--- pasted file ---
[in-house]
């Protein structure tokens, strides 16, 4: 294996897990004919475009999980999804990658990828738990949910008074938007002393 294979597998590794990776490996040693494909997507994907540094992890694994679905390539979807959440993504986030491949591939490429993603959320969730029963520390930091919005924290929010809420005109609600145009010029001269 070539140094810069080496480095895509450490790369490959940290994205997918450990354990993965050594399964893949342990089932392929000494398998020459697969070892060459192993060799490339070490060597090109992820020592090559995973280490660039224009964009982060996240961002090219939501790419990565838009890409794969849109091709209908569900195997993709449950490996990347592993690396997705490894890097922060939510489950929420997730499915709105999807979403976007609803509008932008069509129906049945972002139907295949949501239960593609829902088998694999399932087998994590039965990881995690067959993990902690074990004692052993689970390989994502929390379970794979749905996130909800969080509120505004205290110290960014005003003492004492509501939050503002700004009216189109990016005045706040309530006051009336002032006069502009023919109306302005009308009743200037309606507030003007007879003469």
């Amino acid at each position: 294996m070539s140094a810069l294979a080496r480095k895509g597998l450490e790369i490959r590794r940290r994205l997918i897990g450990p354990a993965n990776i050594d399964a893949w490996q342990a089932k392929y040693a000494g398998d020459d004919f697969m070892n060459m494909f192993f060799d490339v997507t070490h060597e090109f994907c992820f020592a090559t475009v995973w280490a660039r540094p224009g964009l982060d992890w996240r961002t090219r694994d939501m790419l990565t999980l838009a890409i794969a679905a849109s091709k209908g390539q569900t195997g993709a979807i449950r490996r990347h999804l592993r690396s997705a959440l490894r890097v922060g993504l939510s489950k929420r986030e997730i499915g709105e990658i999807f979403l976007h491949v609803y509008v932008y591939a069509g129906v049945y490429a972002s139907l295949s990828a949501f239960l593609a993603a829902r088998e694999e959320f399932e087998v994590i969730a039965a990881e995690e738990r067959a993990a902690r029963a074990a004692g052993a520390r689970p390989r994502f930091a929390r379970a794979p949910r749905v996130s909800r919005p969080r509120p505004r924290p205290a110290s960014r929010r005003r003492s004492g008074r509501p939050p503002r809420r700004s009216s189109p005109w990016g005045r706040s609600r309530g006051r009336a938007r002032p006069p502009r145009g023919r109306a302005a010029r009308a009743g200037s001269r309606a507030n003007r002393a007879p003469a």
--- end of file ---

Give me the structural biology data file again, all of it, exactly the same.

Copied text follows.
[in-house]
């Protein structure tokens, strides 16, 4: 294996897990004919475009999980999804990658990828738990949910008074938007002393 294979597998590794990776490996040693494909997507994907540094992890694994679905390539979807959440993504986030491949591939490429993603959320969730029963520390930091919005924290929010809420005109609600145009010029001269 070539140094810069080496480095895509450490790369490959940290994205997918450990354990993965050594399964893949342990089932392929000494398998020459697969070892060459192993060799490339070490060597090109992820020592090559995973280490660039224009964009982060996240961002090219939501790419990565838009890409794969849109091709209908569900195997993709449950490996990347592993690396997705490894890097922060939510489950929420997730499915709105999807979403976007609803509008932008069509129906049945972002139907295949949501239960593609829902088998694999399932087998994590039965990881995690067959993990902690074990004692052993689970390989994502929390379970794979749905996130909800969080509120505004205290110290960014005003003492004492509501939050503002700004009216189109990016005045706040309530006051009336002032006069502009023919109306302005009308009743200037309606507030003007007879003469």
């Amino acid at each position: 294996m070539s140094a810069l294979a080496r480095k895509g597998l450490e790369i490959r590794r940290r994205l997918i897990g450990p354990a993965n990776i050594d399964a893949w490996q342990a089932k392929y040693a000494g398998d020459d004919f697969m070892n060459m494909f192993f060799d490339v997507t070490h060597e090109f994907c992820f020592a090559t475009v995973w280490a660039r540094p224009g964009l982060d992890w996240r961002t090219r694994d939501m790419l990565t999980l838009a890409i794969a679905a849109s091709k209908g390539q569900t195997g993709a979807i449950r490996r990347h999804l592993r690396s997705a959440l490894r890097v922060g993504l939510s489950k929420r986030e997730i499915g709105e990658i999807f979403l976007h491949v609803y509008v932008y591939a069509g129906v049945y490429a972002s139907l295949s990828a949501f239960l593609a993603a829902r088998e694999e959320f399932e087998v994590i969730a039965a990881e995690e738990r067959a993990a902690r029963a074990a004692g052993a520390r689970p390989r994502f930091a929390r379970a794979p949910r749905v996130s909800r919005p969080r509120p505004r924290p205290a110290s960014r929010r005003r003492s004492g008074r509501p939050p503002r809420r700004s009216s189109p005109w990016g005045r706040s609600r309530g006051r009336a938007r002032p006069p502009r145009g023919r109306a302005a010029r009308a009743g200037s001269r309606a507030n003007r002393a007879p003469a």